What Are the Traditions That You Should Challenge?

Re-inventing the Circus
  • Ever been to a circus? When you walk inside the big tent, you see the stands, buy some cotton candy, and sit down to watch the clowns, the acrobats, the animal acts, the trapeze artists, the man shot out of the cannon, the elephants, the lion and tiger trainer, and so on. After a few years of going to the circus, does it grow old? Do you get tired of seeing the same old things, the same acts, the same routines?

  • Do you hunger for something more exciting, something with greater impact and charm? Try Cirque du Soleil. It usually takes place in a theater where the seating is more comfortable, and it doesn?t smell of animal dung. Further, it is different; the show combines music, acrobatics, dance, special lighting, acting, and stories. Cirque du Soleil took the best of the classical circus and blended it with the best of theater, music, and art. Cirque du Soleil not only challenged industry tradition, it smashed it to bits! But the outcome was totally new, and people flocked to see the new concept, which has now grown into several different Cirque du Soleil shows.

Breaking Patterns
  • Industries tend to pigeonhole companies into categories. Some companies are viewed as producers of higher priced premium products, and others of popular low-priced items. Neither is considered as possibly doing what the other does. Yet, that pattern didn?t seem to faze the Japanese auto companies. Originally pigeonholed as producers of cheap, small cars, over the years they have morphed into manufacturers of very high quality, full price, and even luxury vehicles.

  • Dell computer broke the pattern of selling through retail outlets. By selling online and by telephone, Dell was able to under price competitors who sold through retail outlets. Dell?s margins were also far superior to those of its competitors who stayed in the traditional retail mode.

  • Phoenix University broke the traditional patterns higher education organizations by offering its courses online. As a result, almost every university has copied the idea, but Phoenix is way ahead of all its competitors in that field.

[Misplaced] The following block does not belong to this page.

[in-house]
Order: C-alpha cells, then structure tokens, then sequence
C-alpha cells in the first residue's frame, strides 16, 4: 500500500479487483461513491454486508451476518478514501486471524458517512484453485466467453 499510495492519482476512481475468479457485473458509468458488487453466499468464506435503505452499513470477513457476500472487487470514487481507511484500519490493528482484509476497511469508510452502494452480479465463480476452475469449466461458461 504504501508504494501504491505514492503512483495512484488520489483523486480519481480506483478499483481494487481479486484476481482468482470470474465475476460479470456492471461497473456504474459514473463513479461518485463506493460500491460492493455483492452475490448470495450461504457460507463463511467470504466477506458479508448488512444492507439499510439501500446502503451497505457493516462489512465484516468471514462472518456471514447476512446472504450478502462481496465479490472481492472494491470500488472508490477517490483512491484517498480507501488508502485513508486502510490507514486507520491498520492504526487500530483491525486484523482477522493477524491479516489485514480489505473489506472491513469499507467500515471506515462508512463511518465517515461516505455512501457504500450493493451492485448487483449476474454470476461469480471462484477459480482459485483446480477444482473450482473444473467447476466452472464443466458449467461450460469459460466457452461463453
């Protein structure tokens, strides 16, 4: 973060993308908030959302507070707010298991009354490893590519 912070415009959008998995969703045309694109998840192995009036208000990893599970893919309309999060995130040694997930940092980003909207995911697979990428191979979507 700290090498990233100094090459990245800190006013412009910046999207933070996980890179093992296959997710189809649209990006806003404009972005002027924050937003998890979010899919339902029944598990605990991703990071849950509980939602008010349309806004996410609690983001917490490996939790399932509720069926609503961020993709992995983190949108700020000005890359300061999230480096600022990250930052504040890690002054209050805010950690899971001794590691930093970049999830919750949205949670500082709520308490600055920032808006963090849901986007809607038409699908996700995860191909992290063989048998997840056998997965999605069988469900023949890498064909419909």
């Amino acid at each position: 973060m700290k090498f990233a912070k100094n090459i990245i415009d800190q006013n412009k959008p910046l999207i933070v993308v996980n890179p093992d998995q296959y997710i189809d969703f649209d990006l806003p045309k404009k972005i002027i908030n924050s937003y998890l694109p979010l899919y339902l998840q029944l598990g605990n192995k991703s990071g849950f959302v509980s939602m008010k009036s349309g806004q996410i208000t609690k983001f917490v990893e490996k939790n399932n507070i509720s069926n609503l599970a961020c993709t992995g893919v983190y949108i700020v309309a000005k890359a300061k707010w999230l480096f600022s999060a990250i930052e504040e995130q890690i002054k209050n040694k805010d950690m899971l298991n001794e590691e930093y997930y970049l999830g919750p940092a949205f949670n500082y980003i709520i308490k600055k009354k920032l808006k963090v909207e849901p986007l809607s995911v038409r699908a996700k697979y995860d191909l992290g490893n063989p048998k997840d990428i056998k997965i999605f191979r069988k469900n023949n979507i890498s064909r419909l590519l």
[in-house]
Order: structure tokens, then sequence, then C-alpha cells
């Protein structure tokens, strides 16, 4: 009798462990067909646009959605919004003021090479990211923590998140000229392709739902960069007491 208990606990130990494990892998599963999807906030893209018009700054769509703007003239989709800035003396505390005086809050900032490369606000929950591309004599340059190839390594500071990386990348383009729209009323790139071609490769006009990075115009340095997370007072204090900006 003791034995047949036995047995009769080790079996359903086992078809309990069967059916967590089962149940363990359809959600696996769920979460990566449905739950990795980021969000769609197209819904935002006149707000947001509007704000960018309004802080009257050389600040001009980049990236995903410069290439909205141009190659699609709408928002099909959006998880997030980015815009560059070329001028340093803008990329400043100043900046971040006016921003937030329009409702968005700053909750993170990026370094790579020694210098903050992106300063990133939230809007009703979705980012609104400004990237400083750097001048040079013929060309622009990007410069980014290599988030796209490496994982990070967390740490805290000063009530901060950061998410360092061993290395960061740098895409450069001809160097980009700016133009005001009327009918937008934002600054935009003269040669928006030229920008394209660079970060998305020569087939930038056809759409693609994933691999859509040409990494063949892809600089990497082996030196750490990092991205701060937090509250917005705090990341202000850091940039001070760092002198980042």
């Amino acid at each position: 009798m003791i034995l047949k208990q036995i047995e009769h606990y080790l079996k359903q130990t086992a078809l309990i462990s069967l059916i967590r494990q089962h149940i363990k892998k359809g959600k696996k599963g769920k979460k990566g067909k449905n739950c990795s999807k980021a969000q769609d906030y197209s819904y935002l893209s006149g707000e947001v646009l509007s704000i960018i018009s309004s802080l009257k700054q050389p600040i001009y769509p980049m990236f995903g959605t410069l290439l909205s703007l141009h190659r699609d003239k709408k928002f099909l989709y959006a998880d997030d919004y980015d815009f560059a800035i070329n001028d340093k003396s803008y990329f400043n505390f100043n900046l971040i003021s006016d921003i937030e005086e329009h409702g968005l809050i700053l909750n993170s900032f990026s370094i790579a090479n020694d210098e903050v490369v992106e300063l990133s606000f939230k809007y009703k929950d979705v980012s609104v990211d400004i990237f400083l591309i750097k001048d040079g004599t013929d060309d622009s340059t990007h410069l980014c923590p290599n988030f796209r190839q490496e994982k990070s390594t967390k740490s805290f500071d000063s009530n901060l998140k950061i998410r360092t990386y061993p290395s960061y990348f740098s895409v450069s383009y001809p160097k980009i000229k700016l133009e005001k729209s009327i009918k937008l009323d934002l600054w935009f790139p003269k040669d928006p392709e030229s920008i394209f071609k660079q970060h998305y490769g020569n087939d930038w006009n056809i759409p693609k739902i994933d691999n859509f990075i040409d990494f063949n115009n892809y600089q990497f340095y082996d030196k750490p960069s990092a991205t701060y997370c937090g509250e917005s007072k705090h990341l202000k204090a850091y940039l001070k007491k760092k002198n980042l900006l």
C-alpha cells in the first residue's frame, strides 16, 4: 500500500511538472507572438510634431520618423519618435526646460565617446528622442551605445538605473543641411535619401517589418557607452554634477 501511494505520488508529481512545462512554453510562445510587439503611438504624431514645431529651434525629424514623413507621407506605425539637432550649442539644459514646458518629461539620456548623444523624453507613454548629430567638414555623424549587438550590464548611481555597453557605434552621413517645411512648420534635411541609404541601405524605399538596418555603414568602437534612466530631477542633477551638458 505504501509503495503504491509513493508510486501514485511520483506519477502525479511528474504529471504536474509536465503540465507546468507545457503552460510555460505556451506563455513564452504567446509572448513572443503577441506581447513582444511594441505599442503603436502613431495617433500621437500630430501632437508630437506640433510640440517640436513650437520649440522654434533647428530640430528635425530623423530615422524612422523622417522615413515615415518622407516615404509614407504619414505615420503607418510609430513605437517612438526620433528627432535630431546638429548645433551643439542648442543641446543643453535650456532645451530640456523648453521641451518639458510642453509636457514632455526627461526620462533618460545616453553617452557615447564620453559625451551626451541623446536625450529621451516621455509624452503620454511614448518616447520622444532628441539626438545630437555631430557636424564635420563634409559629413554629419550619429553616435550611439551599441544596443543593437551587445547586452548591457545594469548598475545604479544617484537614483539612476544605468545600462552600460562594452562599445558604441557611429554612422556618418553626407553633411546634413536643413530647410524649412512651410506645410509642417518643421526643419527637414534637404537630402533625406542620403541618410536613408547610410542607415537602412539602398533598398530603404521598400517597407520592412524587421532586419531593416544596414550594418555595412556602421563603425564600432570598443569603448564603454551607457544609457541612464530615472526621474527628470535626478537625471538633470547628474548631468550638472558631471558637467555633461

• Starbucks is another example of challenging industry traditions. Coffee was sold in restaurants, diners, and fast food shops, but it was never a specialty. Starbucks opened up the coffee shop that specialized in making and offering a variety of top quality coffees, and the rest is history.

  • Jack Benny, the popular star of radio and television, was once asked why his style was so different from that of so many other comedians. Benny answered, 'I couldn't talk as fast as the other comedians so I had to develop a style that was funny because it was slow.'

  • Another way that Benny broke the pattern set by other comedians was that on his show he was the butt of the jokes, which gave his cast the opportunity to shine in his stead. As a result, while other comedians? shows were all about them and soon tired the public, Benny's show went on for decades because the entire cast of characters was popular.

  • Yet another innovation on Benny's show was that instead of having the announcer break in to read commercials, Benny integrated the commercials into the story of the show and made them funny.

    Your Turn to Break With Tradition!

Innovation has been around since the dawn of human history. That's what happened to the Neanderthal; their world changed and they didn't. Without constant innovation, Homo Sapiens wouldn't have survived either. Bottom line: Check what everyone else is doing, challenge it, and maybe improve it, but especially consider doing just the opposite. Do that and you just might become the successful Wrong-Way Corrigan of your industry, or a Purple Cow that attracts lots of customers.

Note. If your sales are not growing as much as you would like, it may be because your products or services are not differentiated enough in the minds of your customers; they are being viewed as commodities. Time for innovation!!!

In today's markets, companies that are not reinventing themselves constantly will lose their customers. Why run that risk? Start a complete innovation drive in your business. Want to create an innovation culture that constantly generates new and exciting products and services? Start with an Innovation Retreat, a creative meeting designed to develop an innovation system that gets everyone involved in continuous creation and invention. For more information, contact Michael Wynne at International Management Consulting Associates, call 630 420 2605, or e-mail him at